Also it was just an idea that I thought would be interesting to maybe think about.

      2. The why don’t we just skip all this intimediary, “stop-gap” “glasses/augmented-reality” BS and get directly to the end goal…

        Brain implants.

        We have the technology…

    1. Exactly.

      Mike Elgan arguing that Apple would need to make them if everybody else were making them overlooks the recent situation with Netbooks where everybody else was making them and observers were all proclaiming that Apple absolutely had to make Netbooks too. Apple never made Netbooks and instead waited until they had a worthwhile product to offer instead ( iPad ).

      I am totally confident that Apple is actively researching possibilities for smart glasses, but I would never expect Apple to release a ‘me too’ product. Instead they will keep up the development effort until they have identified a real and distinctive role for smart glasses, together with a business model to make them viable.

  1. Because Google and Snap are so successful?

    With Cook The Follower on the throne, then it doesn’t surprise me. Apple has been chasing after fads with me-too products ever since Cook took over.

      1. Except that before Apple entered those markets, portable music and mobile phones had already proven themselves to be profitable markets.

        In portable music, there had been the big hits of the Walkman and portable CD players. The iPod took it to the next level.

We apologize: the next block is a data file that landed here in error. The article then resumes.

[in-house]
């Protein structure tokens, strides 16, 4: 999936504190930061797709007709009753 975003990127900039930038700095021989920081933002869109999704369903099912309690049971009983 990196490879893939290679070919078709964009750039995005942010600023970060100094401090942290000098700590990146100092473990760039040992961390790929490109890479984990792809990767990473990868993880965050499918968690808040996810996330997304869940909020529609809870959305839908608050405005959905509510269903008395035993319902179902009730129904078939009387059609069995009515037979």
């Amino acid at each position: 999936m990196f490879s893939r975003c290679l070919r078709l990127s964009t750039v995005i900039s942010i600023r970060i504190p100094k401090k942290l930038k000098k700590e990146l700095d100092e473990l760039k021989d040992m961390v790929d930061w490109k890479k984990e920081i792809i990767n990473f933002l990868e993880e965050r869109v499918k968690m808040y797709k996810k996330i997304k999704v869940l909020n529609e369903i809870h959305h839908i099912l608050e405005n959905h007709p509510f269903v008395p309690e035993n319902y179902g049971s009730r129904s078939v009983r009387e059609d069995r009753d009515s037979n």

Of course, before iPhone, the mobile phone market was booming, only to boom more after Apple entered.

  2. I suspect something like this is happening– Photos already is doing object recognition for a number of common things. This would be useful for augmented reality apps, just like for some sort of car AI. Whether it all sees the light of day in a consumer product though remains to be seen.

  3. Smart glasses seem like an idea that will eventually come to the masses…

    However, personally I don’t want tech getting too intrusive on me. I mean, do we really need another device that will compete for our attention, enable us to be shut out of reality in yet another way, make our lives even busier than they have to?

    Just because a technology can be done doesn’t mean it should be done or it will be beneficial.

    I will definitely keep an open mind to smart glasses, and if Apple ever did come out with this, I would try it out. But I will reserve judgment.